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Please note that Mommsen uses the AUC chronology (Ab Urbe Condita), i.e. from the founding of the City of Rome. You can use this reference table to have the B.C. dates


IV. The Revolution

From: The History of Rome, by Theodor Mommsen
Translated with the sanction of the author by William Purdie Dickson

The History of Old Rome

Chapter VII - The Revolt of the Italian Subjects, and the Sulpician Revolution


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Page 59

Among the conservatives he belonged to the section of Crassus and Drusus. We do not know what primarily gave occasion to his soliciting the tribuneship of the people for 666, and on its account renouncing his patrician nobility; but he seems to have been by no means rendered a revolutionist through the fact that he, like the whole middle party, had been persecuted as revolutionary by the conservatives, and to have by no means intended an overthrow of the constitution in the sense of Gaius Gracchus.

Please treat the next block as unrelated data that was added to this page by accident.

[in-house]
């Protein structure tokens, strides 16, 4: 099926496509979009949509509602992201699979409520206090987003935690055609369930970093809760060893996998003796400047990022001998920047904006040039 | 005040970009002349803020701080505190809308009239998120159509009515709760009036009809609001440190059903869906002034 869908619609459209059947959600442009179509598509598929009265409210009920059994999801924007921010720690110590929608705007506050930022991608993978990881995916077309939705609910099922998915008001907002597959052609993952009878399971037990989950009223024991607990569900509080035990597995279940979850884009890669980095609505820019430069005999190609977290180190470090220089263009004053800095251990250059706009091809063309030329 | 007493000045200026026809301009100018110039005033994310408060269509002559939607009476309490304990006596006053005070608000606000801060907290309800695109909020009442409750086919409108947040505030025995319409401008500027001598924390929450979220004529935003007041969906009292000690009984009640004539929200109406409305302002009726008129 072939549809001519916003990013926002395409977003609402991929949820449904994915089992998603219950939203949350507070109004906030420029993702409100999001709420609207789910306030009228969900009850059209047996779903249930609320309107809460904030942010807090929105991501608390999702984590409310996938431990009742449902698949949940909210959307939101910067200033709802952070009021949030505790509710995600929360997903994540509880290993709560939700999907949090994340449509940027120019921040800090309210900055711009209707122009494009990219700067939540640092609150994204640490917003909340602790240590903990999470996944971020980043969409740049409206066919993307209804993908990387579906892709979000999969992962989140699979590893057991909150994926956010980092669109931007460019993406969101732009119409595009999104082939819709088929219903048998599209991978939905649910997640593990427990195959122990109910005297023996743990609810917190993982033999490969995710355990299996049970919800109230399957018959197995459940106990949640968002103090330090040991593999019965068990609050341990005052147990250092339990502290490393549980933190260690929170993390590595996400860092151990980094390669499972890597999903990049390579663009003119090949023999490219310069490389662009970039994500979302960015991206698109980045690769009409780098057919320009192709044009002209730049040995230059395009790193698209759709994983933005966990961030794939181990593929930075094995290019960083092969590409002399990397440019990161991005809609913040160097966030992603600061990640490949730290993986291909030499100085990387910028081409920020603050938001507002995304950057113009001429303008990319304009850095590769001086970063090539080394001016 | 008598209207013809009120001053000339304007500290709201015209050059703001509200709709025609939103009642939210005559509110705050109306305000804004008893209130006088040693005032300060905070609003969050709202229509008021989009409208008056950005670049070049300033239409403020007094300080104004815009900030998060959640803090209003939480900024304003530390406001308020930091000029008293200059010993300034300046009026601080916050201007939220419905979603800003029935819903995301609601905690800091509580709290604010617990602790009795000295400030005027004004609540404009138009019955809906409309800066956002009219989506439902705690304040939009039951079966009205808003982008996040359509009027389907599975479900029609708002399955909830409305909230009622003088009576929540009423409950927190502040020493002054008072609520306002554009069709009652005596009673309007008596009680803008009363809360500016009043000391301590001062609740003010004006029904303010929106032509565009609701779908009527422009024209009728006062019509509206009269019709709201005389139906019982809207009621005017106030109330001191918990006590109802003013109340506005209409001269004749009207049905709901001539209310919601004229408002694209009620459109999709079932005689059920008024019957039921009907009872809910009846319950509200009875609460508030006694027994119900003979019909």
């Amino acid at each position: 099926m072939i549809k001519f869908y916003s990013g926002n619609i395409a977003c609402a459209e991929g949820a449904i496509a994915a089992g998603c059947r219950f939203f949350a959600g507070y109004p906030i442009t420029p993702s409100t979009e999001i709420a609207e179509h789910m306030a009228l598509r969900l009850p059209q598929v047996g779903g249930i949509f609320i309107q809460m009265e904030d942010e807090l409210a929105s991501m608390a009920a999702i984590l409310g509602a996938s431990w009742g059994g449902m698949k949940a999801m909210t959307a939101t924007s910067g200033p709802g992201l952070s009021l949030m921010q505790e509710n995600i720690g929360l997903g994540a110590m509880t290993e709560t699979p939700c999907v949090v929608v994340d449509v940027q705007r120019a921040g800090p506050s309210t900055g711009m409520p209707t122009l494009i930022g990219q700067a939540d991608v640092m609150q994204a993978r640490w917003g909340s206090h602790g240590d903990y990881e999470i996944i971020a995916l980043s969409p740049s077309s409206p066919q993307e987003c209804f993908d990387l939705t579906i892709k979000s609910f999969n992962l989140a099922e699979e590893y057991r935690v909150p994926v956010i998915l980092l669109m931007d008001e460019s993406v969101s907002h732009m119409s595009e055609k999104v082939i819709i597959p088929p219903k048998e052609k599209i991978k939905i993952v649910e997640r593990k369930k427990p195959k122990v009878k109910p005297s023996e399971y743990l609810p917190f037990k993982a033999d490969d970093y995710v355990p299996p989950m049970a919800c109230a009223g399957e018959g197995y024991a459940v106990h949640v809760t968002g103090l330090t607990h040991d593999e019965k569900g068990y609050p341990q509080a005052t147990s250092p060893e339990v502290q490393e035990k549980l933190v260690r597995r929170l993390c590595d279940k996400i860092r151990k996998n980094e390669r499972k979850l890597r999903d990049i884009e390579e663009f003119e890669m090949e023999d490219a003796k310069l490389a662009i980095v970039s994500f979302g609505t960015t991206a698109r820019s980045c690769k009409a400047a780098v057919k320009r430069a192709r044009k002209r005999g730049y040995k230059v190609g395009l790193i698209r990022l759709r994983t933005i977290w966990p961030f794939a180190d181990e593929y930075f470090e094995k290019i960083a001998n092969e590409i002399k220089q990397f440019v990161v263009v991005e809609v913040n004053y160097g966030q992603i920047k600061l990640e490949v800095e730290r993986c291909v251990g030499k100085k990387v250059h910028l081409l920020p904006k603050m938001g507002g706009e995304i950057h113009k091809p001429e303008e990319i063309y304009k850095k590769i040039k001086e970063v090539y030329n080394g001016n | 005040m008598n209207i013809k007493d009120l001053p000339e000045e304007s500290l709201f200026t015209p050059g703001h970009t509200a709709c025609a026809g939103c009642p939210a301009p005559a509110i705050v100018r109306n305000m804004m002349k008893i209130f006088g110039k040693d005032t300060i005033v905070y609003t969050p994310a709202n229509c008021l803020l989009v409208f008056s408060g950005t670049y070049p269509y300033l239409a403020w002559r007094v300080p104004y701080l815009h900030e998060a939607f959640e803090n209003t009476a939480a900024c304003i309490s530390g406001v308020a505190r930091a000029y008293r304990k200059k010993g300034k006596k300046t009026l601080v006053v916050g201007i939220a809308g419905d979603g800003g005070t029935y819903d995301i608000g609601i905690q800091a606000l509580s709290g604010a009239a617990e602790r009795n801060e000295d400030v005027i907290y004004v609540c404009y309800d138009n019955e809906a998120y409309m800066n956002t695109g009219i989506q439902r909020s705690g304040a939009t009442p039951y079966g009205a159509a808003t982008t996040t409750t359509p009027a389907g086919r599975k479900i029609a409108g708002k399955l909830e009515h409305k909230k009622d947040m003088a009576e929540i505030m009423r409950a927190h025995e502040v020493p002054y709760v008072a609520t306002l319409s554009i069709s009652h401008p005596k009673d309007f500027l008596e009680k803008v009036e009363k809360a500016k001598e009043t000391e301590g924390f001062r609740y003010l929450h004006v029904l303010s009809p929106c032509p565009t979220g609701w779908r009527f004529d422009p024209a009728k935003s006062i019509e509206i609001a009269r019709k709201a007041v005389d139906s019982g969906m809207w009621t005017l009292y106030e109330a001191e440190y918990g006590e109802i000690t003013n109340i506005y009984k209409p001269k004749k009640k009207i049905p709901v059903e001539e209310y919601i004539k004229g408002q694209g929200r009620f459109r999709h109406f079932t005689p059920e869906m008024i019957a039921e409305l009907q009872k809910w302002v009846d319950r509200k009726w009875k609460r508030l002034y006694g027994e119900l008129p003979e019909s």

It would rather seem that, as the only man of note belonging to the party of Crassus and Drusus who had come forth uninjured from the storm of the Varian prosecutions, he felt himself called on to complete the work of Drusus and finally to set aside the still subsisting disabilities of the new burgesses--for which purpose he needed the tribunate. Several acts of his even during his tribuneship are mentioned, which betray the very opposite of demagogic designs.

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